If you are a squeamish person, new to cooking fish, I suggest that you don't read any further. I don't want to be responsible for people stopping to eat fish purely because of squeamishness. If you are cooking the fish (with heat), no harm will come to you. I promise.
No matter how hard I looked, it was hard to find solid information on this topic. What I needed to find was someone passionate about parasites. Yes, there are people who care about parasites as much as I care about food (and fish). They are called parasitologists.
Let me say that parasitologists are some of the kindest and most patient people. They were willing to explain fish parasites in terms that even you could understand and painstakingly answered all questions. I learned that there are over a hundred species of parasites that can be found in fish, but only 3 of them are potentially harmful to humans: Pseudoterranova decipiens (a.k.a. “cod worm” or “seal worm”), Anisakis Simplex, and Tapeworm.
Today, our special guest will be cod worm. Have you ever unwrapped a cod fillet, and was greeted by a little worm squirming out of the fish? I have. Good thing I heard about these worms before, or I would have thrown the fish in the trash and never set foot into that fish market. In spite of my initial disgust (I am the kind of person who screams at the sight of an itsy-bitsy spider or snake), I inspected the fillet, removed the worms and cooked the fish. It tasted just fine, yummy-yummy. These little worms are the pain of any fishmonger's existence because they freak the hell out of consumers. They are particularly common in white fish (cod, haddock, flounder, sole, and halibut), but I've also seen them in swordfish and monkfish. How often do you see them as a consumer? I cook fish at least 3 times a week and I'll see them a few times a year.
To prevent us, consumers, from having to look at these unsightly animals, the fish processors put all white fish through a process called "candling." They put the fillets on glass sitting over a lamp. This allows them to see through the fillet and remove any visible parasites. Think about this process as an airport inspection -- it makes everyone feel better, but it's not full-proof. On occasion, a few worms can escape the inspection and travel from the fish processing facility to your fishmonger and then to your kitchen. If this happens to you, don't panic. Remove the worms, and cook your fish the usual way. If you don't want to cook your fish after seeing the worms, I quite understand. Just don't go out of your way to ruin the fishmonger's reputation. The presence of worms has nothing to do with the freshness of the fish and I assure you that your fishmonger tried his or her hardest to protect you from this terrible experience. Last thing they want to happen is for you to find worms in your fish, but unfortunately this does happen sometimes.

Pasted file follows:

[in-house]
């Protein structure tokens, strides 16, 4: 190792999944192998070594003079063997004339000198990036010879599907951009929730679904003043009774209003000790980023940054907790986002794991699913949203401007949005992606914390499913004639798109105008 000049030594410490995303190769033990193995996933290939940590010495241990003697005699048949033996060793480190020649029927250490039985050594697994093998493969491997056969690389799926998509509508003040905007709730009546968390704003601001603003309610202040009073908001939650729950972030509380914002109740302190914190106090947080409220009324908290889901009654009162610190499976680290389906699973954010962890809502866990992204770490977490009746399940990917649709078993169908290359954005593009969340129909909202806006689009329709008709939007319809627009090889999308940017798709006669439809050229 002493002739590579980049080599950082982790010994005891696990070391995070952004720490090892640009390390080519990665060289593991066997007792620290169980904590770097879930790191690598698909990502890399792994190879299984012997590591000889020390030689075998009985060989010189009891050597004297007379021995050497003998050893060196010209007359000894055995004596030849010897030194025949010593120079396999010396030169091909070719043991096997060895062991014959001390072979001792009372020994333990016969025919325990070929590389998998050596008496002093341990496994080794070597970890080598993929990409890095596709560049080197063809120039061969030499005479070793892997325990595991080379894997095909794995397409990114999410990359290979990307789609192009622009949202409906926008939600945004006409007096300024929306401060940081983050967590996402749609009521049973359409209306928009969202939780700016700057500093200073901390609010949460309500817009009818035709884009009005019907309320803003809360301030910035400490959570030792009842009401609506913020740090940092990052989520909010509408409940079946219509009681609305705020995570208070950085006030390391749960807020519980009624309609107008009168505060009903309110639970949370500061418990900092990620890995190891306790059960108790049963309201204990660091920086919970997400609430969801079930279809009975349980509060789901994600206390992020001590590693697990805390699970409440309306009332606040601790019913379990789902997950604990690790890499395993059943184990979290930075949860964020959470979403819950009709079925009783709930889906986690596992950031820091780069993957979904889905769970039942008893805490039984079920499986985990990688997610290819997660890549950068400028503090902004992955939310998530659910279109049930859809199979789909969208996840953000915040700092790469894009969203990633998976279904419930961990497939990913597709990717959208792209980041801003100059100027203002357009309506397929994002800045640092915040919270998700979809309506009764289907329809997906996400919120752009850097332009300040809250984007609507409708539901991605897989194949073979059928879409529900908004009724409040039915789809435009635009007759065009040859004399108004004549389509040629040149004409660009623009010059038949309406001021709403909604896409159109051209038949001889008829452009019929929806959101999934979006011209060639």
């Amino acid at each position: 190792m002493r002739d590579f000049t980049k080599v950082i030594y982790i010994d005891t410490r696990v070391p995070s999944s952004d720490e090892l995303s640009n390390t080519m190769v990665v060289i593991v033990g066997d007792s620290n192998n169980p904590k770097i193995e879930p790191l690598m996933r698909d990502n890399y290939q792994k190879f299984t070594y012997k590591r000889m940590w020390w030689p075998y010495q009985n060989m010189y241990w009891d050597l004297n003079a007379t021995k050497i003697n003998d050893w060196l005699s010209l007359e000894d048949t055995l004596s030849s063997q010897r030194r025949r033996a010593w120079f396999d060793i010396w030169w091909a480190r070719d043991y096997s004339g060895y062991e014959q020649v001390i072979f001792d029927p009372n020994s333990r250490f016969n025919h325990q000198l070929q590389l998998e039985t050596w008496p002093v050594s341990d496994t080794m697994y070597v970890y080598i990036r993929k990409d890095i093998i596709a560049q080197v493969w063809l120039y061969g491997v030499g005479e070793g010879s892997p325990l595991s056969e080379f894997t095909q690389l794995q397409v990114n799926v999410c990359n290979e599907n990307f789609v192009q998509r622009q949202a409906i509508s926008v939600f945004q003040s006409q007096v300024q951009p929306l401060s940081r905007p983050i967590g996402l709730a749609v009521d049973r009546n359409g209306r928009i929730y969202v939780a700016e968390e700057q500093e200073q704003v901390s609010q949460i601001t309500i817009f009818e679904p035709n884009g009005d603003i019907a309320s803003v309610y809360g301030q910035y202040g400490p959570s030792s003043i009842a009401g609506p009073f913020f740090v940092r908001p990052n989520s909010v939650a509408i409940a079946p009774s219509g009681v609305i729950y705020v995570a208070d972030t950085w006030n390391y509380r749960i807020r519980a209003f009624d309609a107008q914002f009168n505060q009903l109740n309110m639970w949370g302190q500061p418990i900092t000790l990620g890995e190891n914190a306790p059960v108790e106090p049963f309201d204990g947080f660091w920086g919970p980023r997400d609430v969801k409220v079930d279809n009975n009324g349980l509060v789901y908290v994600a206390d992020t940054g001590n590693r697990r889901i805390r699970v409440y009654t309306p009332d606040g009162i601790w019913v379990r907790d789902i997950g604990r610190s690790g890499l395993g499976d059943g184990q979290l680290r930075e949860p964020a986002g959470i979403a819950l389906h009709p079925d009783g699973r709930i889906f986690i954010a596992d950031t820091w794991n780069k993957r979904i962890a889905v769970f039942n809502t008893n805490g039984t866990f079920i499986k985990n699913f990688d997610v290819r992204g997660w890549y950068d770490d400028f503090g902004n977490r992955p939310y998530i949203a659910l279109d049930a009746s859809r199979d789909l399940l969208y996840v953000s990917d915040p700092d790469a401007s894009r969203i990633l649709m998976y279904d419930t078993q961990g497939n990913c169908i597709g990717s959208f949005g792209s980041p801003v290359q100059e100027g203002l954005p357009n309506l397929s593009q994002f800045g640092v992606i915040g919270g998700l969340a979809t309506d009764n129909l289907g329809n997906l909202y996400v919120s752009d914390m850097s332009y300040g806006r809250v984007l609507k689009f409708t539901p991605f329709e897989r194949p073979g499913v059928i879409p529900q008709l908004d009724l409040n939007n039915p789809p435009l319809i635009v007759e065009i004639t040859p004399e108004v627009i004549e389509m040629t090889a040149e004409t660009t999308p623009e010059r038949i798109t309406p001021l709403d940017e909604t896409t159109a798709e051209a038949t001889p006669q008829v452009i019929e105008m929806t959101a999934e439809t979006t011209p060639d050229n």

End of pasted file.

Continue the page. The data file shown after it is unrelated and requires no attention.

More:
So what do happens if you eat a cod worm? If it's dead, which it's bound to be if you cooked your fish to opaque state (or 140F), nothing at all happens. Even if you prefer your fish cooked a little less (120-130F) like I do, the odds of you eating a live worm are very slim. It would have to be a really hardy worm to survive those temperatures. If you are serving fish raw, and one of those guys manages to stay intact after you sliced the fish, and makes it all the way to your tummy intact, you are in trouble. Your stomach will eventually kill them, but since they originate in seals, they can get quite comfy in any mammal including us humans making the experience extremely unpleasant. As parasitologist puts it, “It is better not to eat them alive.”